Aspen police: Where do we send all these iPods? |

Aspen police: Where do we send all these iPods?

Joel Stonington
The Aspen Times
Aspen, CO Colorado
The Aspen Police Department is auctioning items like these, seized in theft cases, on a nationwide website. (Jordan Curet/The Aspen Times)

ASPEN ” When a couple recently were arrested for allegedly stealing credit cards out of cars and buying luxury goods in Aspen, the Aspen Police Department suddenly became the custodians of a lot of stuff.

From a hollow-body electric guitar to skis, Bushnell binoculars to a few iPods, to jackets, purses and jewelry, multiple garbage bags full of property were seized.

Police allege that Jeremy Wayne Nichols, 34, and Leslie Christine Castle, 24, were involved in a handful of car break-ins in Aspen and Basalt, and police have records for fraudulent credit card purchases at high-end Aspen shops.

Essentially, it has become the job of the police department to figure out to whom the property belongs, and everything left over is required by city ordinance to be sold at auction.

“If someone comes forward then it becomes evidence,” said Michele McClinton, evidence custodian for the department. “That’s probably why we’re keeping [the recently seized goods] a little longer than a regular lost-and-found item.”

Until three years ago, the police auctions were held in front of the Pitkin County Courthouse every year or so. And police still hold vehicle and bicycle auctions every year for seized or abandoned vehicles.

For property such iPods, jewelry and other items, Aspen police now send them to a website:

The site takes a significant chunk of the proceeds but police say they now make more than they ever did with the auctions next to the courthouse.

“The [website employees] call me and say they have a trip planned, they come by and pick it up,” McClinton said. “They take half of everything under $1,000 and over $1,000 we get something like 70 percent. It’s worth it.”

The actual property room site is something to behold. Listing items large and small from police departments around the country, it’s like an eBay of stolen goods ” from CDs to videos to jewelry. There’s even beachfront property, bicycles and Rolex watches.

But before things can be sold, however, detectives try to find the rightful owners of property, to whom it is returned, with the hope that the person will assist police by testifying in court if necessary. That way the property can be used to build a criminal case.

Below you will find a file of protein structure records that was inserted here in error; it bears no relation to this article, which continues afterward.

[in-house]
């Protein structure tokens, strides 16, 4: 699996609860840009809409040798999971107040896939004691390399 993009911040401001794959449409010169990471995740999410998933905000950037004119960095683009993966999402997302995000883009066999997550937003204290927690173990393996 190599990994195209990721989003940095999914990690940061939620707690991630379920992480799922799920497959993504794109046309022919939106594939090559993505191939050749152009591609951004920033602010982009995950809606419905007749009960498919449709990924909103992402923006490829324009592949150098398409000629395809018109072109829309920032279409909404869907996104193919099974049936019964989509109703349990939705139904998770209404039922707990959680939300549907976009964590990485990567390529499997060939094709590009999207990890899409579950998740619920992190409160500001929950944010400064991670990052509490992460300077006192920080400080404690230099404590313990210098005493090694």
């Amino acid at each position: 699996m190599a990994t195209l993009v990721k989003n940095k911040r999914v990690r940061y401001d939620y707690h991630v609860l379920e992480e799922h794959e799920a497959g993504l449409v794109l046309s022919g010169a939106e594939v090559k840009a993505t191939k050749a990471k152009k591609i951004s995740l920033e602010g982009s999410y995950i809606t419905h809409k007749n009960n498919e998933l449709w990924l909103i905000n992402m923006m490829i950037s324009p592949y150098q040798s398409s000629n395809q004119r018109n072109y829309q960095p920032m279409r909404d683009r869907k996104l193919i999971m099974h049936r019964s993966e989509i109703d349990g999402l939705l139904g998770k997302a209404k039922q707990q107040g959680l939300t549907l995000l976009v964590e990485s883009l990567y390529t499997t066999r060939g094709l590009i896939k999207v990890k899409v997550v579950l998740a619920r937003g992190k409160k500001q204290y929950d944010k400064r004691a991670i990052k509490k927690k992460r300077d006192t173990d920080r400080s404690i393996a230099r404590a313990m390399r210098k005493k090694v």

“I was able to recover some things that were bought with a credit card at Prada,” detective Chris Womack said, adding that items allegedly were taken from Pismo Fine Art Gallery, Mark Richards Fine Outerwear, Wolf Camera and a jewelry store in Snowmass Village.

“We do everything we can to find the owner,” Womack said. “With cell phones we always look for ‘home’ or ‘mom.'”

With iPods, detectives will look through the photos. Two iPods were identified as local and returned, but one remains that might have been owned by someone named Ami.

“I just don’t know who Ami is, and I don’t recognize anyone in the pictures,” Womack said.

In the case of the couple who allegedly bought goods with stolen credit cards, anything unclaimed will be kept through the duration of the case.

Castle was advised in Pitkin County District Court last week on charges of felony theft in a series and three counts of unauthorized use of a financial transaction device. She faces two to six years in prison on the theft charge and one to three years on each of the financial transaction charges. She is being held in the Pitkin County jail on $15,000 bond.

Nichols still is being held in Denver on charges of motor vehicle theft.

If Castle or Nichols can prove ownership, they get their items back. If not, the goods are relegated to the property room.

“[Castle] has come and said, ‘I want my stuff,'” said McClinton. “Some obvious things like a bag of cosmetics are probably going to be hers. I don’t know, there’s a lot of junk in there.”

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